Many people currently reading this article are using a smartphone from the comforts of their homes, which means that they probably enjoy other basic necessities such as food, clothing, and clean water. Sure, you may want a newer phone, nicer clothes, or a home-cooked meal instead of that $0.99 burger. However, it may be safe to say that you at least had one meal in the past 24 hours.
In industrialized nations, it is stressed that breakfast is the most important meal of the day, and people usually have breakfast, lunch, and dinner. In fact, people may go to work and feel that they are “starving” after a few hours if they don’t have lunch. Imagine going days or weeks without eating anything until you finally put something in your stomach to keep you alive just long enough to further suffer from hunger pangs – until the day comes when you never eat again and die hungry. This is exactly what happens to millions of individuals around the globe. However, it goes unnoticed in many regions of the world.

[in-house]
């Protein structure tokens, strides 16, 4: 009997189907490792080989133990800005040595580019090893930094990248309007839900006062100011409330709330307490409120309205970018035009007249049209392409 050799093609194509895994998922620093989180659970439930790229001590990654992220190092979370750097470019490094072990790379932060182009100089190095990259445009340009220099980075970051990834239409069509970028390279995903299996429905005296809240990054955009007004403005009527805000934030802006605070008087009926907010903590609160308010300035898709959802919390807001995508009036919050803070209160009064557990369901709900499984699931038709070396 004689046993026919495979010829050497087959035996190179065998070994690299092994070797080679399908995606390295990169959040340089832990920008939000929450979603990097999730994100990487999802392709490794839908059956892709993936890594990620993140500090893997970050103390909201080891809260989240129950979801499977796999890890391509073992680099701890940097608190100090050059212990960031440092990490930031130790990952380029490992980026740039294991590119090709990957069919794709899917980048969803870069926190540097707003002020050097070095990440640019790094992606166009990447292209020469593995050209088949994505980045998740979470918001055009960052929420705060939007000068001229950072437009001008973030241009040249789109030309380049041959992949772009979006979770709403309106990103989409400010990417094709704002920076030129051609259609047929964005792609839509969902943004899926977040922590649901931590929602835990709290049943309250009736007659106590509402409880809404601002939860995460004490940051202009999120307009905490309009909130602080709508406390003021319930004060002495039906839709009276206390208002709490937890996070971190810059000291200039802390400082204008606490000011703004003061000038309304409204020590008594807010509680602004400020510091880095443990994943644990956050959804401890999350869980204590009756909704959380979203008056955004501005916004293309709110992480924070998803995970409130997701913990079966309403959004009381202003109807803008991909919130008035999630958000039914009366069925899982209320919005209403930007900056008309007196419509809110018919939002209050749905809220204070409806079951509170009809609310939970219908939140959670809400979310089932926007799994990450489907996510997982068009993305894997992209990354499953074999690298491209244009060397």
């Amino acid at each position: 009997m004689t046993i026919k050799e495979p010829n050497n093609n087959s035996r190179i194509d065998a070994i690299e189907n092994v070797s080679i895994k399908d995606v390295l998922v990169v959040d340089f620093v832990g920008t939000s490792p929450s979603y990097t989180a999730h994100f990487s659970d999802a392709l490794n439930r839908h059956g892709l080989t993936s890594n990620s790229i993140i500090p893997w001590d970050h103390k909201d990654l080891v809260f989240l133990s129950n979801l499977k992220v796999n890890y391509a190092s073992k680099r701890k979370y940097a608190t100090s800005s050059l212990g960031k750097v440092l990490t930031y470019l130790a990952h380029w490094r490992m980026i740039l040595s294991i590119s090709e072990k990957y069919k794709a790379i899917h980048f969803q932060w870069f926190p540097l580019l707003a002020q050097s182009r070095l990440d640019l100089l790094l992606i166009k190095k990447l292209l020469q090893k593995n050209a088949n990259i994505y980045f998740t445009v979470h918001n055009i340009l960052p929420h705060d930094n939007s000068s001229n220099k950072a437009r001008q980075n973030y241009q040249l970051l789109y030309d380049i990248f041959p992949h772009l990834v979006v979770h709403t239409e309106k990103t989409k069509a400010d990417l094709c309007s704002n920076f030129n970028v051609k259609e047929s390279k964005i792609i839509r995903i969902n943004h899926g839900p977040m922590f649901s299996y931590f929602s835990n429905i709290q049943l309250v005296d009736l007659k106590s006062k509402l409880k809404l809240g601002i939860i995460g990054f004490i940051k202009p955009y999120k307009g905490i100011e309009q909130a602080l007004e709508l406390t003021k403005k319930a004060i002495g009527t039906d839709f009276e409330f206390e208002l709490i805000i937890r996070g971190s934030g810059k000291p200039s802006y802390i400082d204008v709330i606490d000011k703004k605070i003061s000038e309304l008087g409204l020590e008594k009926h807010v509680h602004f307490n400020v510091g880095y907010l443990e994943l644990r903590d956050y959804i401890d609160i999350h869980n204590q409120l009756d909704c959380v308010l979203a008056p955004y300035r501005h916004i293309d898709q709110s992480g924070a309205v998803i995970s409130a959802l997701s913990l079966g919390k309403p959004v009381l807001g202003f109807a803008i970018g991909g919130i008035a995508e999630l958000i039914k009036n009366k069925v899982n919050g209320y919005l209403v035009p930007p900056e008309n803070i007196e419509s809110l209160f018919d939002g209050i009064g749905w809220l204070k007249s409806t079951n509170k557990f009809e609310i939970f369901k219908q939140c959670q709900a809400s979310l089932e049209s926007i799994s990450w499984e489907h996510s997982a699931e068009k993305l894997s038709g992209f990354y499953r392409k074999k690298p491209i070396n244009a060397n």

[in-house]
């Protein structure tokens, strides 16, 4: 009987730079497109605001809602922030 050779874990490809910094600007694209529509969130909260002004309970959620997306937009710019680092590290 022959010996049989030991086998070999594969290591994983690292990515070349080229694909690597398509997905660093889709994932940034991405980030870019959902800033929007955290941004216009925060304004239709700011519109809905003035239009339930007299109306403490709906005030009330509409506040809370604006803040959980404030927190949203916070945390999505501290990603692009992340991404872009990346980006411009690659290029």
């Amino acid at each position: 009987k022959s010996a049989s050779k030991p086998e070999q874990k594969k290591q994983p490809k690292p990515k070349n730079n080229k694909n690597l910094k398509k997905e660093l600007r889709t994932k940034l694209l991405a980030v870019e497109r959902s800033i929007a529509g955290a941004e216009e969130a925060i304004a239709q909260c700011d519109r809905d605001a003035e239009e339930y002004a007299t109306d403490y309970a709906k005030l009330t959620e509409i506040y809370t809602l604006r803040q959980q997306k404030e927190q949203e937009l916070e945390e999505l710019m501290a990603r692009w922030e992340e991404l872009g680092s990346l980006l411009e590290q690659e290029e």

- Every day 821 million people or about 1/9 of the world’s population goes to bed hungry and suffers from chronic food deprivation.
- Every year 9 million people or about 25,000 individuals a day die from starvation.
- Every 10 seconds, a child under the age of 5 dies of hunger.
- 1/3 of the total food produced worldwide or 1.3 billion tons of it goes to waste each year.
- 98% of those suffering from hunger and malnutrition live in underdeveloped countries.
These numbers are staggering and should cause alarm. However, when was the last time that it made national news? According to The Guardian, sufferers of the hunger crisis often have a silent voice and are invisible to the masses living outside of the horrid conditions. Apparently, we are desensitized to the suffering of others or are simply ignorant of the fact.